Consent is essential. Respect boundaries, and state your own.
We want everyone on Grindr to have fun without being hurt. The key to this is consent: a discussion between you and others about what you want to do together and what your boundaries are.
- Ensuring consent means getting explicit and enthusiastic confirmation that your partner/s feels safe, affirmed, and are enjoying themselves.
- Providing consent means letting your partner/s know that you are enjoying yourself and feel comfortable with everything that is happening.
- Consent is always reversible — you can change your mind about what you want to do at any time, including stopping everything. Just because you may have given consent for something on Grindr, over text, or in person, does not mean you are obligated to do that when you meet up.
Ensure consent, every time
Ensuring consent means getting explicit, enthusiastic confirmation that your partner/s feels safe, affirmed, and are enjoying themselves.
- Discuss boundaries and expectations early and often. One way to do this is to share a list of what you definitely want, definitely don’t want, and are open to trying.
- Not everyone on Grindr wants to have an explicit conversation right away (or, in some cases, ever). Ask for consent before sending nude photos or explicit messages, and don’t post these things publicly.
- Ensure consent before and during any sexual activity, including kissing, touching and oral sex.
- Agree that either of you can stop at any time. As soon as a person withdraws consent, the sexual activity must stop.
- Someone can change their mind and withdraw consent at any time.
- If someone consents to one thing (like kissing), it doesn’t mean they’ve consented to other things (like touching).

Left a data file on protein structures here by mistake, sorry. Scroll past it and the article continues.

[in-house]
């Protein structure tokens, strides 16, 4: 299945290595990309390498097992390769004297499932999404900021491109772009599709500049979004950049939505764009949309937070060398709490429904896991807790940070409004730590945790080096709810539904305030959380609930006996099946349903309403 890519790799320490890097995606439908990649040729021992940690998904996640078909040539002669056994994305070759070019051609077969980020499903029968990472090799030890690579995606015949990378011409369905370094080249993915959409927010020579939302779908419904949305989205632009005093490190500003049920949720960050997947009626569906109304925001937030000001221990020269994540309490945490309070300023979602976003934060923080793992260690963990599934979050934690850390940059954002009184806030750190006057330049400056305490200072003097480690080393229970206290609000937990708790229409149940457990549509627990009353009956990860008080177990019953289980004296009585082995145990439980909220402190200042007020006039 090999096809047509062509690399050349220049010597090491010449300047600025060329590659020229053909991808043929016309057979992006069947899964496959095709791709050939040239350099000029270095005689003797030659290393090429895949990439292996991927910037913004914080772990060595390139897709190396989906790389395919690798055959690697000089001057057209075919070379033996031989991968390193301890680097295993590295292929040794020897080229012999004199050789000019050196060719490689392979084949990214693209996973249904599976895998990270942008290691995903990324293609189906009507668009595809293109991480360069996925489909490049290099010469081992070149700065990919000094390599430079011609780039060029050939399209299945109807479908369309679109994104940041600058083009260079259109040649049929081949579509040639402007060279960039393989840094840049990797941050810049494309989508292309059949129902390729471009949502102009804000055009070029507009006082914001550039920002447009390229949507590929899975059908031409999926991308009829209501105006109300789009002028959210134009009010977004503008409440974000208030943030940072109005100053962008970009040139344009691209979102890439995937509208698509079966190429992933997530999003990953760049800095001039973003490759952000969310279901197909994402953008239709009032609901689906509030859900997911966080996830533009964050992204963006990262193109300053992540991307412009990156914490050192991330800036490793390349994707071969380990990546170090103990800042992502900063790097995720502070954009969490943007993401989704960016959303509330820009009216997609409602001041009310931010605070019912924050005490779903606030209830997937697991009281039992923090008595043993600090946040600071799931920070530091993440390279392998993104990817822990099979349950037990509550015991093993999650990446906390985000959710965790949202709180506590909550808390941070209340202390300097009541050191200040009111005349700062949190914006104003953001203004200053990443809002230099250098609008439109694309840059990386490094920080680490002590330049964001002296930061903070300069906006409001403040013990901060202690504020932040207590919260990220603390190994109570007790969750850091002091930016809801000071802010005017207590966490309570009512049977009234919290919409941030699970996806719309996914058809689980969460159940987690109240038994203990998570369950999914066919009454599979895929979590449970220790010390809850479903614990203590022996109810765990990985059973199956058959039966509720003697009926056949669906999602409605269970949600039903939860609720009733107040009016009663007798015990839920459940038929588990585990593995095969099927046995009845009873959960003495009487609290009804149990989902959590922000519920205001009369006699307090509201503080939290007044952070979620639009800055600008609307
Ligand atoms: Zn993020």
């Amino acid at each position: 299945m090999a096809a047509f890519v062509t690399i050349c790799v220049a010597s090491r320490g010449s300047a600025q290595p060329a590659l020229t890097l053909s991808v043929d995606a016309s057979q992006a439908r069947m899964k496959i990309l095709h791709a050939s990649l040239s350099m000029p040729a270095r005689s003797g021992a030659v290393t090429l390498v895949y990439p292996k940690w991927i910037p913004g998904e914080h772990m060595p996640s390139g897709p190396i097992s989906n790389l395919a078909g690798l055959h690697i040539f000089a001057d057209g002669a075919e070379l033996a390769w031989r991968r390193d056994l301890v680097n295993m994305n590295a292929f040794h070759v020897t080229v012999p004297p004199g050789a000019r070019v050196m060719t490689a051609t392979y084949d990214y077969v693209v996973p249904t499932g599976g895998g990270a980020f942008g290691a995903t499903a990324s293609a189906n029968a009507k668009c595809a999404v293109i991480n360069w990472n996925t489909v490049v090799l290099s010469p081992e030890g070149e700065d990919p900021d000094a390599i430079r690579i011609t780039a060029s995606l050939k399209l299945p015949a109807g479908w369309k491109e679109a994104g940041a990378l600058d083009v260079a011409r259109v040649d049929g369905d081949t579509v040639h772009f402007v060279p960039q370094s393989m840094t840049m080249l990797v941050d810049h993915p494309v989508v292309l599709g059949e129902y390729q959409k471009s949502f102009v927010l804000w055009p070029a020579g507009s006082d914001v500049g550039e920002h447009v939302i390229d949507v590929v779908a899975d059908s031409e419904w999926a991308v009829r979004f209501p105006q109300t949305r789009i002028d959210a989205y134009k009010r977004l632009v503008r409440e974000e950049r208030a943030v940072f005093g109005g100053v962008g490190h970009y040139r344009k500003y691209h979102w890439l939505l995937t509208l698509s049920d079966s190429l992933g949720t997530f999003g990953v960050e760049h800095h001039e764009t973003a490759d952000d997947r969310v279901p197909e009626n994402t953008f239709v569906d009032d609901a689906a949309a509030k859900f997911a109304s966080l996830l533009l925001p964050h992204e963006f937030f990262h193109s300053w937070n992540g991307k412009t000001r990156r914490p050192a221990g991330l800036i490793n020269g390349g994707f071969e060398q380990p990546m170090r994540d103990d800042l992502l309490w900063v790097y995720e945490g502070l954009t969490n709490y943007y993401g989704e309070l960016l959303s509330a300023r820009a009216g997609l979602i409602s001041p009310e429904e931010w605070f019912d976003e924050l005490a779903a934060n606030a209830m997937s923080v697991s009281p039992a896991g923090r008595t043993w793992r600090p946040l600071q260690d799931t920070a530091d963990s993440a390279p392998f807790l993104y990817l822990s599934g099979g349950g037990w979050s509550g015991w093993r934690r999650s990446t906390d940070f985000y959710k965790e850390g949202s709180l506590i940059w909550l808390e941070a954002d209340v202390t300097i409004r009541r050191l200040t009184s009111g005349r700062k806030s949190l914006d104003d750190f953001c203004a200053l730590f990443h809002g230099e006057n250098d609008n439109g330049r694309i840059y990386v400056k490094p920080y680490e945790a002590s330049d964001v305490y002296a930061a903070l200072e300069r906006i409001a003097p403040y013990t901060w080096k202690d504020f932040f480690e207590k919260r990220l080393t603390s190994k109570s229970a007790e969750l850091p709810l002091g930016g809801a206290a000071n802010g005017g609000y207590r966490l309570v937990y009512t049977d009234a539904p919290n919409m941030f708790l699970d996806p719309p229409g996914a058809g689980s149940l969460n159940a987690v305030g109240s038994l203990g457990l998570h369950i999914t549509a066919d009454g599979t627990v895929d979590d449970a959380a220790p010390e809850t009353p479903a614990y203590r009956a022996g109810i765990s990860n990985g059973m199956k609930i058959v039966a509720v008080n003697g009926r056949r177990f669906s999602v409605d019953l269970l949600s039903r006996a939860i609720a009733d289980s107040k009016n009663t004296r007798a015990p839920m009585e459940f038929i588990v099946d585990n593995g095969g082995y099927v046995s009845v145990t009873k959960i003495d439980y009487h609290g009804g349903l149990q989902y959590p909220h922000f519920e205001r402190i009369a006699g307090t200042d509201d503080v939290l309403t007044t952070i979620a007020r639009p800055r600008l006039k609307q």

- If someone has consented to something previously, it doesn’t mean they will consent to that activity every time.
- You can’t assume that someone is consenting because they don’t say no.
How do we ensure that consent is present?
Checking in throughout can look like:
- “Do you wanna try…?”
- “Does that feel good?”
- “Is this okay?”
- Working it into dirty talk: “I wanna… Would you like that?”
- “How does it feel when I…?
Verbal consent means they’re giving indications of what they like:
- “Don’t stop!”
- “Can you touch me here?”
- “Oh, I like that!”
Non-verbal consent can look like:
- They’re leaning into you.
- They’re making noises of pleasure such as moaning.
- They’re initiating.
- They’re kissing you back.
- They are in the moment and fully present.
If your partner says “no,” "stop", stays silent, or even says yes but seems unsure or uncomfortable, then you DON’T have consent to continue. Stop and ask if they are okay.
Signs a person might be uncomfortable can look like:
- Freezing, tensing up, or not responding to what you’re doing.
- Moving away from you.
- Being visibly upset.
Providing consent means letting your partner/s know that you are enjoying yourself and are consenting to everything that is happening.